Maysie's Murals

Our trivia expert solves local mysteries of who, what, when, where, why, and why not.

Dear Vance: During World War II, a Memphis artist named Mayze Diamond painted a large mural on the wall of Ellis Auditorium. When the building was demolished, was there an attempt to preserve this amazing painting? If so, where is it located now?

— J.G., Memphis

Dear J.G.: Never have I worked harder to solve a mystery than this one. As soon as I received your letter, I put all my hundreds of other projects aside, leaned back in my La-Z-Boy, squinched my eyes tight, and began to ponder, peruse, contemplate, and THINK as hard as I could. The story goes that lights in the office dimmed that morning, their power consumed by the energy of my intellect, but that is probably a myth. What's true, however, is that one of my colleagues, noticing the agony I was in, grabbed me by the shoulders and begged of me, "Stop it, Vance. Don't kill yourself over this! It's not worth it." I shook her off, and she brought back a damp dishtowel to place on my forehead to cool my seething brain.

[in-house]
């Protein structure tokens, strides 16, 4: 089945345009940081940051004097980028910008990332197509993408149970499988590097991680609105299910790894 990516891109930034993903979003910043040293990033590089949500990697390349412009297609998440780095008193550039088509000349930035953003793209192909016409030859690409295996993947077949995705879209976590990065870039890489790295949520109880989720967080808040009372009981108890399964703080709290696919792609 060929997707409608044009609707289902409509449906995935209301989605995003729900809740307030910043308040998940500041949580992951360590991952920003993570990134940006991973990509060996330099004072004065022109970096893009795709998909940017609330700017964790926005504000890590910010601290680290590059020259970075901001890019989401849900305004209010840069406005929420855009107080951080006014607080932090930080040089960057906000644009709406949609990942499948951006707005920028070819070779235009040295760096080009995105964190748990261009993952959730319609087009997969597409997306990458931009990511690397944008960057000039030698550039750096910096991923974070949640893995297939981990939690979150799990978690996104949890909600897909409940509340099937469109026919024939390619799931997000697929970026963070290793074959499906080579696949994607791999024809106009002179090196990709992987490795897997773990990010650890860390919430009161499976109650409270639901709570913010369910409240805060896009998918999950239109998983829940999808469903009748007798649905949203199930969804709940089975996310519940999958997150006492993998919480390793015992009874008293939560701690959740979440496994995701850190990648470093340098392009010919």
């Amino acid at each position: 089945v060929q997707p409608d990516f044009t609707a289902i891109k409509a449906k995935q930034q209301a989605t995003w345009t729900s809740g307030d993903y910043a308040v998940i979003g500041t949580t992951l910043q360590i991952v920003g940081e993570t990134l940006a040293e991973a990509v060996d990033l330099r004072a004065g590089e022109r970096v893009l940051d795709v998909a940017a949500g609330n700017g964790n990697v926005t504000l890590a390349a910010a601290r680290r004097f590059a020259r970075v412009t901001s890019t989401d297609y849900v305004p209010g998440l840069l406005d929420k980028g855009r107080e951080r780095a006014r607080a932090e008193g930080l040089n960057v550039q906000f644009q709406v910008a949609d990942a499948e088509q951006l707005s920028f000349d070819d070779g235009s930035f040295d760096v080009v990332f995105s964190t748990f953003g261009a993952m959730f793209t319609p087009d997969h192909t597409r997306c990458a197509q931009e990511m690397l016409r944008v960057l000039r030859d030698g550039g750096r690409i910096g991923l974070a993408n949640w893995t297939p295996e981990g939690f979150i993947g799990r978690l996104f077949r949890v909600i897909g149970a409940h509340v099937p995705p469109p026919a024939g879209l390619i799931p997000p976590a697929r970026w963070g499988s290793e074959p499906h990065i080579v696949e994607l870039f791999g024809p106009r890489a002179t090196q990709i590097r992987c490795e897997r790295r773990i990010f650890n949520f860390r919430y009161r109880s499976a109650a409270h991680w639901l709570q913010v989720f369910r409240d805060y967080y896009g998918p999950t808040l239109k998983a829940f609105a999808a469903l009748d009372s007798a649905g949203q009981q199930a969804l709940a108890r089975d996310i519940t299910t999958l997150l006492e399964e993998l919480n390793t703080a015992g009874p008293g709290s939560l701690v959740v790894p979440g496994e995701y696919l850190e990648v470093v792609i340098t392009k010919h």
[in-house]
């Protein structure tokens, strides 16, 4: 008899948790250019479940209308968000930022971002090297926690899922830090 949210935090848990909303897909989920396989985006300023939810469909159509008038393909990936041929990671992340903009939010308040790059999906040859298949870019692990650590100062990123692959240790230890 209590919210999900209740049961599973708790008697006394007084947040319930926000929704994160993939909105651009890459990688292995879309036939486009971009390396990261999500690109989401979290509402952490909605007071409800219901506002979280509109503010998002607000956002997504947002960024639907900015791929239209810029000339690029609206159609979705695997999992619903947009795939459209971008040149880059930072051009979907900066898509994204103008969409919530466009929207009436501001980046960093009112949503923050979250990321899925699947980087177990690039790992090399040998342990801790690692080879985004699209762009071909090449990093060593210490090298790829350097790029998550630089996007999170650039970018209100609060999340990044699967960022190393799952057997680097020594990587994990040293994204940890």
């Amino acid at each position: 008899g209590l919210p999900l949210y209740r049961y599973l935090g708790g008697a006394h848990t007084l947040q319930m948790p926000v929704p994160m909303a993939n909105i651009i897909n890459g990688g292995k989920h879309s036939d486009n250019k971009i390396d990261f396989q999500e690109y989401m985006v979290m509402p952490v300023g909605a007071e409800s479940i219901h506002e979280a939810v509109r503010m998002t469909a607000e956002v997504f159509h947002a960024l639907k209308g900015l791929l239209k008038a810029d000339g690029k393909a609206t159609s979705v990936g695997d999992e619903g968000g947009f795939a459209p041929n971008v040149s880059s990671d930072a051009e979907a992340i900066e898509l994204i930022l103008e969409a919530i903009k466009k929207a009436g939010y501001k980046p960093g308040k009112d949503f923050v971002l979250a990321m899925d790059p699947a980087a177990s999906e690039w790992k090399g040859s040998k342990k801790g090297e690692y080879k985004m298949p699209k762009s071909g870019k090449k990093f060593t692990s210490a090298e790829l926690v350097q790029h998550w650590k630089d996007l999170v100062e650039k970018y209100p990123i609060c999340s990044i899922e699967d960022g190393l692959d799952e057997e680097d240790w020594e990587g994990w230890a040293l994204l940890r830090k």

After about 15 minutes of this, I dozed off, as I usually do. When I woke up, it occurred to me to halfheartedly look over some old newspaper articles about the demolition of Ellis Auditorium, just to see if they mentioned these murals. Not a word, so for a while I didn't know what to tell you. Since they were painted directly on the plaster walls, I assumed they came down with the building. What a shame.

But your question gave me a chance to learn more about Maysie Dimond (that's how she spelled her name), so I might as well share a bit of her story with you — what little I know about it, I mean.

Maysie was born around 1900 in Jackson, Mississippi, and came to Memphis in the 1930s when her husband, A.C., became a superintendent at the Navy Yard here. While raising two children, she began attending the Memphis Academy of Arts and trained under talented instructors such as Katherine Forest and Dorothy Sturm.

She first made the news in November 1937 when the Memphis Press-Scimitar reported that a nice painting she made of the little community of Dyess, Arkansas, would be presented to Eleanor Roosevelt. The newspaper explained that "Mrs. Franklin D. Roosevelt has long been interested in the Dyess Colony" because it was one of this country's first "resettlement projects," which offered free land to impoverished farmers during the Depression. That's Maysie shown here, alongside the painting given to Mrs. Roosevelt. I wonder where that is today?